I look firstly at the amounts set out for the Department of Education, a department in which a lot of us have more than a passing interest. An amount of nearly $2m is sought for 3 itemsAboriginal secondary grants, Aboriginal study grants, and assistance for isolated children. The total for those 3 items is $1,834,000. I understand from the Minister's second reading speech that he claims that the number of applications coming forward has been greater than anticipated. I was surprised to hear that. I would have thought from the earlier emphasis placed on this field that surely the Government, in laying down this policy, would have had some sense of anticipation.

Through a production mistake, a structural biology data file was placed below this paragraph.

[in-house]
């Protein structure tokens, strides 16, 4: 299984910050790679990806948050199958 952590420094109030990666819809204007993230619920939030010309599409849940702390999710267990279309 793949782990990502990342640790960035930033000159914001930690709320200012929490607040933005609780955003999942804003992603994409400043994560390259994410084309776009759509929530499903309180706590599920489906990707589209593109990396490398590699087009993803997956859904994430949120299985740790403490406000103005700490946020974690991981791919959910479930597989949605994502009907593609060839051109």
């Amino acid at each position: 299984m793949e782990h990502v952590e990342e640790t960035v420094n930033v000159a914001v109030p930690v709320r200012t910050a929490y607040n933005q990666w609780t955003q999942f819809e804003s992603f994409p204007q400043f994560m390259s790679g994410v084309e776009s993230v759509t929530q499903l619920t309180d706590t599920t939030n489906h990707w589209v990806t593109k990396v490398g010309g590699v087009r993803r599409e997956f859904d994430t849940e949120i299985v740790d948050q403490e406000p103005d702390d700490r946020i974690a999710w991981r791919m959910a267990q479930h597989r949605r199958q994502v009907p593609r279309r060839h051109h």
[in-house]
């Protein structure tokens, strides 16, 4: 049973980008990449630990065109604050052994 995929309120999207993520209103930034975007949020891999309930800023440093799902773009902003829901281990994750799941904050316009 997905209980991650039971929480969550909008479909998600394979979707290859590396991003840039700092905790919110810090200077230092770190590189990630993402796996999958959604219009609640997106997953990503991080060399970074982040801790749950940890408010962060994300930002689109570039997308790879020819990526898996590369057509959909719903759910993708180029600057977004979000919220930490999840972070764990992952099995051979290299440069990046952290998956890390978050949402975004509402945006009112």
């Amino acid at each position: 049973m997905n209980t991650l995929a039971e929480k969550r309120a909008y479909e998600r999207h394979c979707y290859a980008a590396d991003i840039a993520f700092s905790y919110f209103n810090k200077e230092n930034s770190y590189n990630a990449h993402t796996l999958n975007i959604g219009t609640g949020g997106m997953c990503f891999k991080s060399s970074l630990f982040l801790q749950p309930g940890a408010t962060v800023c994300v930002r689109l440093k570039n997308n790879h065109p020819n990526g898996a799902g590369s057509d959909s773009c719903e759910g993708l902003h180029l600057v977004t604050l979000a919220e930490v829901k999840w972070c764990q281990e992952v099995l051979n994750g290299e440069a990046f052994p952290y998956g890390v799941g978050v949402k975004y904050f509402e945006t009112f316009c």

I turn now to the provisions for the Department of Foreign Affairs. I see that there are a number of items relating to the Colombo Plan and international aid. The Minister for Foreign Affairs (Senator Willesee) would know that I am among those who have a genuine interest in this matter. One would not consider for a minute withholding these payments or even expressing critical views. On the other hand I want to know what the urgency is about an item described as Other Services'. The sum of $7,500 is not a very large amount out of $35m but I want to know what is urgent about providing it for the relief of destitute Australians abroad. I would have thought that that item would have received a sufficiently generous provision to cover it without requiring the urgent provision of this sum.